In addition to the cost of replacing software, areas of business that need this software cannot function until the replacement package is received and reinstalled on the computer.
Now there is a solution available to alleviate concerns and mitigate risks – the USB Dongle Lockbox.
The Dongle Lockbox Kit consists of a secure ABS plastic enclosure, 6 foot USB Extender, combination lock with steel locking cable, and Flex Foot & Cable Nut to use as an anchor point.
Dongle Lockboxes are available in 2 styles:
- Single lockbox – secures 1 dongle key
- Double lockbox – secures 2 dongle keys
The combination lock is user-changeable and as an added free service, Lucas Distribution will maintain a record of new combinations when USB Dongle Lockboxes are registered with them. If a combination is misplaced or forgotten, Lucas Distribution will provide the registered combination after verifying proper identity.
USB Autorun is a favorite among USB promotional companies as it will autorun their website, PDF files or movies. USB Autorun also gives the pirates and hackers an open door to reak havoc on your system.
Last year one of the worst virus’ spread via USB and it’s most important attribute for success was the USB autorun function.
This should all change if millions of users update the latest patch from Microsoft which address the autorun problem. The update is for all versions of Windows other than Windows 7 and Windows Server 2008 R2 to adapt to the behavior in those new versions. After the patch update (KB971029), users who insert a USB device will no longer see a menu option to execute programs on the device itself. The standard menu options, to view files on the device or play media, will remain, and behavior for CD and DVD media also remains unchanged.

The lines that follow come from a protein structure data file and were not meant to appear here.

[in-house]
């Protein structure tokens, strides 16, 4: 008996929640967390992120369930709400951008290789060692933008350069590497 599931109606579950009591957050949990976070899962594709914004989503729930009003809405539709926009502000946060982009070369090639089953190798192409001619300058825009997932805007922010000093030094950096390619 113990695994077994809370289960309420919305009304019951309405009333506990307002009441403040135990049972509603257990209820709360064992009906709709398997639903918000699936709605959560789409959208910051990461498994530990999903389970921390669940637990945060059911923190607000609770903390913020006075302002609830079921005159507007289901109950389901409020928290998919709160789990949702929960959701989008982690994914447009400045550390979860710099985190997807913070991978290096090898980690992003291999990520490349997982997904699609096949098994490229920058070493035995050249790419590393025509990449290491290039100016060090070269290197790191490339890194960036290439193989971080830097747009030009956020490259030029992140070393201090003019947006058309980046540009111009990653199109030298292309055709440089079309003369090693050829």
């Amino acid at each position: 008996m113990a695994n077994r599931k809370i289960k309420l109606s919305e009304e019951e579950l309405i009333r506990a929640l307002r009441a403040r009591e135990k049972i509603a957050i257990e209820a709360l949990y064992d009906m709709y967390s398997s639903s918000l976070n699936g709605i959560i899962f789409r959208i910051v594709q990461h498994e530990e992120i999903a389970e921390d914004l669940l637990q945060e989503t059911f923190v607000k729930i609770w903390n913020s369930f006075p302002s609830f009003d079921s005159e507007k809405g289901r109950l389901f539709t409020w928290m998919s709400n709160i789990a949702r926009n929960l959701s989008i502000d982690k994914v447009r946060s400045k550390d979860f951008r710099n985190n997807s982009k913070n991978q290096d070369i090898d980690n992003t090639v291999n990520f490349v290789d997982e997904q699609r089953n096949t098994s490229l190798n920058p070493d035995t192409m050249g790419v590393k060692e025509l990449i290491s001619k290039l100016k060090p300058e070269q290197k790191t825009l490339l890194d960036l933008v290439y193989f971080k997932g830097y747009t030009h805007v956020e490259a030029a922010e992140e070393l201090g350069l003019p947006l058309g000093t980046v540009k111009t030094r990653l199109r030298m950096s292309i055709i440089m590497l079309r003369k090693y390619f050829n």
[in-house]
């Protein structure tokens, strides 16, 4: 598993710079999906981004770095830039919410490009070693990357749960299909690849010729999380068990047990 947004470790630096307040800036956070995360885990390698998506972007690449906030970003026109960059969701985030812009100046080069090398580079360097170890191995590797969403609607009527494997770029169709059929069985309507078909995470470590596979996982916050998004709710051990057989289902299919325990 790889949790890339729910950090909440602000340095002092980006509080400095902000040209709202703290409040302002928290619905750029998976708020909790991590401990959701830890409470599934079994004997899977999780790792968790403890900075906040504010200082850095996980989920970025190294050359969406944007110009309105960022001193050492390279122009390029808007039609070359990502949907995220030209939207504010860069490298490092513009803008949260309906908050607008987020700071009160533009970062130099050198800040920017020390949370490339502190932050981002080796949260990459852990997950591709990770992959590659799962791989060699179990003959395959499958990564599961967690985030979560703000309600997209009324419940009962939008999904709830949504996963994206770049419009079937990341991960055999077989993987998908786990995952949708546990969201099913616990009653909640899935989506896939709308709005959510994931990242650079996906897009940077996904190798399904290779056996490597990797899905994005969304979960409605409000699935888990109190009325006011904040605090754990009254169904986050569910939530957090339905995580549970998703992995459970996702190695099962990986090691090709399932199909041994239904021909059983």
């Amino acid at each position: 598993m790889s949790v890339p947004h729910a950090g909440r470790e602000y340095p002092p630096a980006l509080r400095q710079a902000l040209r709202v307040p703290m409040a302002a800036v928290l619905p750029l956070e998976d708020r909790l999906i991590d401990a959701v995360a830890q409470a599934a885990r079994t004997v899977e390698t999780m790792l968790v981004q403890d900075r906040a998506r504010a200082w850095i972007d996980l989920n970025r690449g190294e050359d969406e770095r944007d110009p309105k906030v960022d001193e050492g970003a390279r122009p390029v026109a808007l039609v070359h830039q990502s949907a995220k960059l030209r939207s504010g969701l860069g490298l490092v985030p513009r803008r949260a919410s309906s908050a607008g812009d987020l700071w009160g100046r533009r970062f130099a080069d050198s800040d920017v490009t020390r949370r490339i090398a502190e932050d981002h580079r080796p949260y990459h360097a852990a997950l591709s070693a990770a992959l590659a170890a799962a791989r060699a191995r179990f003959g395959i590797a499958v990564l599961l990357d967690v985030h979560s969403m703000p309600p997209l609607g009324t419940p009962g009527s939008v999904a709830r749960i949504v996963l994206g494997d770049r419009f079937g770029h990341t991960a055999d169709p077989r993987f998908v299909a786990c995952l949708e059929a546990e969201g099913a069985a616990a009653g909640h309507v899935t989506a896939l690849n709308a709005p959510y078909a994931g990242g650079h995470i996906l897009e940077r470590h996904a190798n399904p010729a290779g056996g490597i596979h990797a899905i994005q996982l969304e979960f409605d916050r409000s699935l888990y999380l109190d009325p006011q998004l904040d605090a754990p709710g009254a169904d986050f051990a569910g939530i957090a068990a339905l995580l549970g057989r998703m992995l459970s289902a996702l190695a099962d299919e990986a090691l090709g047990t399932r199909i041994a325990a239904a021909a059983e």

Microsoft feels the autorun function was such a big problem for malware jumping onto your system they had to do something. Users should note that USB with CD ROM emulation will still trigger the USB autorun function. If interested, there are some ways of getting a CD-ROM partition onto a USB stick with gear like what Nexcopy offers.
The update from Microsoft is not considered urgent enough for a security update, but they do consider it an “important” update, so we recommend you use the link in this post and get the update. Or approve the next Microsoft update you get from your OS.
With USB flash drives becoming a big threat to companies for spreading viruses and data slerping it’s smart to take some precautions about how employees use USB ports. I think NZXT Bunker understands that.
NZXT introduced the Bunker which is a 5.25 inch bay with 4 USB ports neatly placed behind a locking front door. Now you’ve got physical security against USB abuse. Granted it still wont stop those with access to spread a virus, intentionally or not, or perform some IP data slerping, but at least it’s a strong deturant.
EverythingUSB made a great quote about this:
As anyone who has ever gone to a LAN party knows, you need to watch your stuff or else something is just as likely to go missing! It really is a sad state of affairs, but the truth of the matter is you don’t bring any expensive peripherals to a LAN party unless you are willing to keep them on your person at ALL times.
The NZXT Bunker sells for $25 and can be purchased right off their site.